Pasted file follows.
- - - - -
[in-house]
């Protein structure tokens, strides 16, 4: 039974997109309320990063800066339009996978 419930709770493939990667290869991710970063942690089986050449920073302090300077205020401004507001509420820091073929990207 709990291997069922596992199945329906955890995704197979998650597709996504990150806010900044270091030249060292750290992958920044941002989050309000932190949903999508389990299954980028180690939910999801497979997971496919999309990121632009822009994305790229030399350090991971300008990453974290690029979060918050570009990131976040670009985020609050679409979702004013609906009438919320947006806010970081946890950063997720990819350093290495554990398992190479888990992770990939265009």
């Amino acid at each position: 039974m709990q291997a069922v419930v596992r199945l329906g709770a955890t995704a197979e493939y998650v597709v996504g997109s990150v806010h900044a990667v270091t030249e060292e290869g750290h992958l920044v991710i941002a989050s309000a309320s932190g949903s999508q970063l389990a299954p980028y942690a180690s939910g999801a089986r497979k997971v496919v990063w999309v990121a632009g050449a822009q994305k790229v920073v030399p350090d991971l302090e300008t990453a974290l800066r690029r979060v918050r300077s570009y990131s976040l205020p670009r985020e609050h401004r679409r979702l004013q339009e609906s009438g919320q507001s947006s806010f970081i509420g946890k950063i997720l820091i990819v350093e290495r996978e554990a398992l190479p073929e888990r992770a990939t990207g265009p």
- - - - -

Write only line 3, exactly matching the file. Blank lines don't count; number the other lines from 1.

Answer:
């Amino acid at each position: 039974m709990q291997a069922v419930v596992r199945l329906g709770a955890t995704a197979e493939y998650v597709v996504g997109s990150v806010h900044a990667v270091t030249e060292e290869g750290h992958l920044v991710i941002a989050s309000a309320s932190g949903s999508q970063l389990a299954p980028y942690a180690s939910g999801a089986r497979k997971v496919v990063w999309v990121a632009g050449a822009q994305k790229v920073v030399p350090d991971l302090e300008t990453a974290l800066r690029r979060v918050r300077s570009y990131s976040l205020p670009r985020e609050h401004r679409r979702l004013q339009e609906s009438g919320q507001s947006s806010f970081i509420g946890k950063i997720l820091i990819v350093e290495r996978e554990a398992l190479p073929e888990r992770a990939t990207g265009p």